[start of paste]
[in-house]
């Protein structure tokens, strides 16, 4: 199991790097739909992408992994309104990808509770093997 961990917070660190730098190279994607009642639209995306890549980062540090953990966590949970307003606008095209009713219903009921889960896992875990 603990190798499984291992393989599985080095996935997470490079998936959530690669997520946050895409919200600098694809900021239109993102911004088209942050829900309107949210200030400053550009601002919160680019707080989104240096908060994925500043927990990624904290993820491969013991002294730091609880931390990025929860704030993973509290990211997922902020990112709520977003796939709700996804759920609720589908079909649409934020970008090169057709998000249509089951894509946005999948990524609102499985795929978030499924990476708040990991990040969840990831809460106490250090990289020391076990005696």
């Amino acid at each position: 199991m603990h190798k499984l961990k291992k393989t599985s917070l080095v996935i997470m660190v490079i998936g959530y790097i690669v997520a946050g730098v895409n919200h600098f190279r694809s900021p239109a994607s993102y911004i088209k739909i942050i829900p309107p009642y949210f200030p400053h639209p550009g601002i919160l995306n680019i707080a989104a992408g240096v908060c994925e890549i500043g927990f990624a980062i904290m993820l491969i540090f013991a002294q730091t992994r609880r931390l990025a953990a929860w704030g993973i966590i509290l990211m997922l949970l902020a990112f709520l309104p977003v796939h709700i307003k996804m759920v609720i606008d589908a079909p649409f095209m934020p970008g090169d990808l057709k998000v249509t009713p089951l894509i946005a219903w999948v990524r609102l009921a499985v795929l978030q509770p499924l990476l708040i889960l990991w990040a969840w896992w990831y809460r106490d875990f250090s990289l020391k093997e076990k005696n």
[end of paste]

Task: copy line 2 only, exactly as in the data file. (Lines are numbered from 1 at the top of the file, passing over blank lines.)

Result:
């Protein structure tokens, strides 16, 4: 199991790097739909992408992994309104990808509770093997 961990917070660190730098190279994607009642639209995306890549980062540090953990966590949970307003606008095209009713219903009921889960896992875990 603990190798499984291992393989599985080095996935997470490079998936959530690669997520946050895409919200600098694809900021239109993102911004088209942050829900309107949210200030400053550009601002919160680019707080989104240096908060994925500043927990990624904290993820491969013991002294730091609880931390990025929860704030993973509290990211997922902020990112709520977003796939709700996804759920609720589908079909649409934020970008090169057709998000249509089951894509946005999948990524609102499985795929978030499924990476708040990991990040969840990831809460106490250090990289020391076990005696």